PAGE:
Do you have reason to believe that someone in your family is abusing alcohol? Do you have concerns about the impact alcoholism will have on their future? Are you worried that if you don’t step in now that something will go wrong soon enough?
Some people are open about their liking for alcohol. Other people try to hide it behind their obsessive nature or need to “wind down.”
There’s a big difference between alcoholism and having a few drinks every now and again. However, one thing is for sure: many people don’t know where to draw the line.
According to the National Institute on Alcohol Abuse and Alcoholism (NIAAA), “14.1 million adults ages 18 and older (5.6 percent of this age group) had alcohol use disorder (AUD).”
If you suspect that your loved one has fallen prey to alcoholism, it’s time to take action. But before you do that, you need to make sure you know what you’re talking about.
Here are some of the most common signs of alcoholism:
Most people would rather drink with others. For example, going to the bar for a few drinks after work.
However, someone who is abusing alcohol may tend to do so alone and/or in secrecy. They have a feeling that they’re doing something wrong, so they do their best to hide it from the people in their life.
If you have reason to believe someone is hiding their alcohol use from you, it’s a telltale sign that they’re heading down the wrong path.
Choosing Alcohol Over Responsibilities
Does your loved one miss work because they’re still drunk from the night before? Does your loved one neglect time with their children because they’d rather be drinking?
When someone chooses alcohol over their responsibilities, they may not realize they’re doing anything wrong. Instead, they feel that they have no choice but to do this. Their craving for alcohol is more powerful than anything else in their life.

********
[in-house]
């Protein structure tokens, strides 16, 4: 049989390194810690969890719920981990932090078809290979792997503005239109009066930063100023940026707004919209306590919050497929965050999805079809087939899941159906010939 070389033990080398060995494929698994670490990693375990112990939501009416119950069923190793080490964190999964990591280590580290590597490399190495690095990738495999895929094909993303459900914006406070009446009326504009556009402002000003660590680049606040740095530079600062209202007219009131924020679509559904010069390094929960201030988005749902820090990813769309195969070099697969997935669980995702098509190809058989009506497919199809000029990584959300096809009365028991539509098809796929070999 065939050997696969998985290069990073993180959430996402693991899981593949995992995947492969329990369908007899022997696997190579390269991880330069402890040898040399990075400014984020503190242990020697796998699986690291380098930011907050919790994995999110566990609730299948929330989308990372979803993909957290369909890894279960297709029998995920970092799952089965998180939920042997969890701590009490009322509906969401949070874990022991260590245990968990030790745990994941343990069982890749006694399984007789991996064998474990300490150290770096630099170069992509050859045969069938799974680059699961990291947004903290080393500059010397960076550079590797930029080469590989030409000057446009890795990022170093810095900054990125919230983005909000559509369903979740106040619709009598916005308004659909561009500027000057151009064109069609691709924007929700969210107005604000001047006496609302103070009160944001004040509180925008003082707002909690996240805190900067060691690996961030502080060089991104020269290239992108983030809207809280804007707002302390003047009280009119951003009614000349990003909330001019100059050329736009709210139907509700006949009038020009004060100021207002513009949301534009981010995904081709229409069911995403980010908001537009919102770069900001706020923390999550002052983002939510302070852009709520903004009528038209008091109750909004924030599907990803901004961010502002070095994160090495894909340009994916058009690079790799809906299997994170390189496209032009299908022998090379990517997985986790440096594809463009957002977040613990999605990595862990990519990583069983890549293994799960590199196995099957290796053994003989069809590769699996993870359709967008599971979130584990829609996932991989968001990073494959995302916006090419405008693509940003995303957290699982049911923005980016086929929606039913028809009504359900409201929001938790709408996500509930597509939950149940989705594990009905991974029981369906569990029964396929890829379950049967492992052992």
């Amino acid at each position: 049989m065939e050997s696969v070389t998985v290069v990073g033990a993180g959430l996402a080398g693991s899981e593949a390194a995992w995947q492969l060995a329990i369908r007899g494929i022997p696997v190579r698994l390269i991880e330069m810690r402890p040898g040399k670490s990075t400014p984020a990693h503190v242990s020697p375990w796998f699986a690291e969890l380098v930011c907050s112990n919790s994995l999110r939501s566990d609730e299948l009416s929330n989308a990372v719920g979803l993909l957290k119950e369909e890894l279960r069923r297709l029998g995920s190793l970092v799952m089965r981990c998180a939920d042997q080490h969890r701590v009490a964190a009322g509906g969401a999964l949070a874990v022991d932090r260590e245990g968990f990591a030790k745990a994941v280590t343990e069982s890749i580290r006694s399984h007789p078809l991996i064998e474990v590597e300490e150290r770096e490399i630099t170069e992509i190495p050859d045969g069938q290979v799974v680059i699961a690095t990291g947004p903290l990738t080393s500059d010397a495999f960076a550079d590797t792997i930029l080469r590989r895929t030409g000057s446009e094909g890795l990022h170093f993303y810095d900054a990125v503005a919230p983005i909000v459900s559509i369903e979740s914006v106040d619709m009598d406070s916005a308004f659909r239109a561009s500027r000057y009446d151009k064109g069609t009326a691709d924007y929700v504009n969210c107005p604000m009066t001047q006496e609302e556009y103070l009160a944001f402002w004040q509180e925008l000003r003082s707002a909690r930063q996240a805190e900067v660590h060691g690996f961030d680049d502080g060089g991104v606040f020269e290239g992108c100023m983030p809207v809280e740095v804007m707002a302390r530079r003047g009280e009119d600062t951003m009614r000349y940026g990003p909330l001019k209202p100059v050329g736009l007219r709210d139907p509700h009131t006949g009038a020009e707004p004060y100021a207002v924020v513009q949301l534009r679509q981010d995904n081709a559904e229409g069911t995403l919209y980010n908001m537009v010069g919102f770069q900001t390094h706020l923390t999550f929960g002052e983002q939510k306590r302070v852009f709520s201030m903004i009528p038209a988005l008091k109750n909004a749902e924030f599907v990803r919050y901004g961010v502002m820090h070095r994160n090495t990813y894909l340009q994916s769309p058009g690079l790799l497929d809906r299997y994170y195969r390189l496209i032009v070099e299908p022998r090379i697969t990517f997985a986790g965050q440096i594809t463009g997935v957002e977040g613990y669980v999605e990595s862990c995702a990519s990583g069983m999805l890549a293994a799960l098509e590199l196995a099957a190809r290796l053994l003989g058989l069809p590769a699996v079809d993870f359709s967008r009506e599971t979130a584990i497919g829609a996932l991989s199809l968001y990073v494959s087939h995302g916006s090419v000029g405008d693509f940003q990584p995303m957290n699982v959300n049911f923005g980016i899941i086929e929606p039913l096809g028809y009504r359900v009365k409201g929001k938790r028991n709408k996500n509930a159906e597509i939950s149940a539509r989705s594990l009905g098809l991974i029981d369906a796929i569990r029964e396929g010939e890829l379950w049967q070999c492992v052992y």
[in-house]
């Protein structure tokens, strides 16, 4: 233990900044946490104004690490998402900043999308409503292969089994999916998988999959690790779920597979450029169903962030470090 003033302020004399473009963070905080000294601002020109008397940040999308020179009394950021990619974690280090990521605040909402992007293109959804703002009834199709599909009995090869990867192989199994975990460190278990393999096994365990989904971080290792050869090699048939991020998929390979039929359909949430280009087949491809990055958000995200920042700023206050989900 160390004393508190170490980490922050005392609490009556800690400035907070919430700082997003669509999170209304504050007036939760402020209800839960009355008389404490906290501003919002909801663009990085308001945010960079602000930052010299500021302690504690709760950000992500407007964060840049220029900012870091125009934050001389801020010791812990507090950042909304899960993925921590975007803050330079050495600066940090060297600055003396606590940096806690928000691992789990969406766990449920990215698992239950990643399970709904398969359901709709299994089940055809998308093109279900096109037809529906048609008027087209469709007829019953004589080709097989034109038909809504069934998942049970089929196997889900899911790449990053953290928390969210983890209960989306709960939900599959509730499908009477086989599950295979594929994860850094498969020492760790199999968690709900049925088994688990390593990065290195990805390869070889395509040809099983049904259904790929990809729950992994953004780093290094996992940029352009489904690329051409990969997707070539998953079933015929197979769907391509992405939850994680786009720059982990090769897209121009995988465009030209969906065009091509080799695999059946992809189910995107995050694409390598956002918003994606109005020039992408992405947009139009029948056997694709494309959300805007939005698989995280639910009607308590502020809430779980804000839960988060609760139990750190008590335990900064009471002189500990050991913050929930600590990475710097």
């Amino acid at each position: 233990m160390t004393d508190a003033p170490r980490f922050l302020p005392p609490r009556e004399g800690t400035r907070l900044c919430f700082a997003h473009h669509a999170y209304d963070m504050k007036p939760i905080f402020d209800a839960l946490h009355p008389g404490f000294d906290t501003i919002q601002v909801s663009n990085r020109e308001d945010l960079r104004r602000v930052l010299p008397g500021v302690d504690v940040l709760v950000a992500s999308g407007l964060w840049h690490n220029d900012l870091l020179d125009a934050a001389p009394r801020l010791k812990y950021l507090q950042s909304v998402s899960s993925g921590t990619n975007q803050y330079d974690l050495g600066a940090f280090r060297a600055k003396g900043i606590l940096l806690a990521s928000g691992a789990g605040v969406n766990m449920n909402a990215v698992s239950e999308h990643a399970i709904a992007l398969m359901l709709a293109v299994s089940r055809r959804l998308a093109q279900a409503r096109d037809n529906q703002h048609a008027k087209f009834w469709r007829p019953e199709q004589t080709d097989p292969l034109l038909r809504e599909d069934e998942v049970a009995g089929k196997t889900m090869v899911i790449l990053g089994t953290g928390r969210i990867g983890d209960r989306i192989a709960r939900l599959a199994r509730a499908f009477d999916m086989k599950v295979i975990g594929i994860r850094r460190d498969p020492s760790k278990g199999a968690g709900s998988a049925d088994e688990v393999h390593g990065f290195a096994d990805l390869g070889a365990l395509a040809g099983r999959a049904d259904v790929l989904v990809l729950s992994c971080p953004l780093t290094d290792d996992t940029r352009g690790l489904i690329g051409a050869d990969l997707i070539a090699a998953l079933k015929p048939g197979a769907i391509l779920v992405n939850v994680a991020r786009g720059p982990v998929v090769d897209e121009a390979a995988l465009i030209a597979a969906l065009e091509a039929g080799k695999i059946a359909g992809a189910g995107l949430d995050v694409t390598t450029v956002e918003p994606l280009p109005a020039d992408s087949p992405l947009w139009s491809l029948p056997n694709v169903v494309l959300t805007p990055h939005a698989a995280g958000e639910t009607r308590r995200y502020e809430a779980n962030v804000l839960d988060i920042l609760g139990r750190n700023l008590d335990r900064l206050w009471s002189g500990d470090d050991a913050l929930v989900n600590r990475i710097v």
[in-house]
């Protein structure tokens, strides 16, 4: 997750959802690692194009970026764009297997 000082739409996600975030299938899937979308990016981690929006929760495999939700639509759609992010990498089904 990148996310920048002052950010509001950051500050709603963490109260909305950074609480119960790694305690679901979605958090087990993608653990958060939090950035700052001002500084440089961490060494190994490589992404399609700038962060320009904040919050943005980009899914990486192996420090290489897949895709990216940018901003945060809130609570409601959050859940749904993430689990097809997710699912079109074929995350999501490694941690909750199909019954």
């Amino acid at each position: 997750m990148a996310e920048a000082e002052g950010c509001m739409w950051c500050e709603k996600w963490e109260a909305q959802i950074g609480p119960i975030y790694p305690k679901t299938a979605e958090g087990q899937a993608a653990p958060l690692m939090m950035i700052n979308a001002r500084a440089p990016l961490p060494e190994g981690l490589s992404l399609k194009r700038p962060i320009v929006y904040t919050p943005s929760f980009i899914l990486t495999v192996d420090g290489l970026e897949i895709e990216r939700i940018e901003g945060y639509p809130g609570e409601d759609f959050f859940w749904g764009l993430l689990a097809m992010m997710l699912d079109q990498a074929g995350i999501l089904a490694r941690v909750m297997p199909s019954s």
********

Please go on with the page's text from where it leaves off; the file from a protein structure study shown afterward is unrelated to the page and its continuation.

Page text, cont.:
This is typically one of the easiest signs to spot, as it often has a direct impact on your day to day life.
Trouble With the Law
Just because someone has a run-in with the law doesn’t mean they’re suffering from alcoholism. However, if multiple run-ins occur, all of which are related to consuming alcohol, there could be a bigger problem.
For example, multiple arrests for driving under the influence is a big deal. Not only does it point toward alcohol abuse, but it’s also putting the well-being of your loved one (and others) at risk.
Extreme Mood Swings
There are many reasons a person may experience extreme mood swings, some of which aren’t related to alcohol.
But extreme mood swings can be related to alcohol abuse, especially when combined with other common signs.
Extreme mood swings are dangerous to your loved one’s health, as well as others in their life.
For example, this person could be in a good mood one minute, playing with their kids, but extremely depressed and angry the next.
If you spend a good amount of time with your loved one, it’s generally easy to tell if they’re suffering from extreme mood swings.
Becoming More Isolated from Friends and Family
For instance, if your loved one always enjoyed time with friends and family—but recently has been staying away—something could be wrong. Maybe it’s alcoholism. Perhaps it’s something else. Either way, you need to get to the bottom of it.
In some cases, people who are abusing alcohol no longer feel a connection with their family and friends. This drives them away, which only leads to more challenges in the future.
Even if your loved one is trying to become isolated from you, don’t give in.
Alcoholism is every bit as dangerous as it sounds. It can result in serious illness or injury, or even death.
It doesn’t matter if you need help for women’s addiction, help for your teen, or assistance getting somebody else back on track, there are places you can turn. With the right treatment facility helping your loved one, there’s a greater chance that they’ll turn their life around in the near future.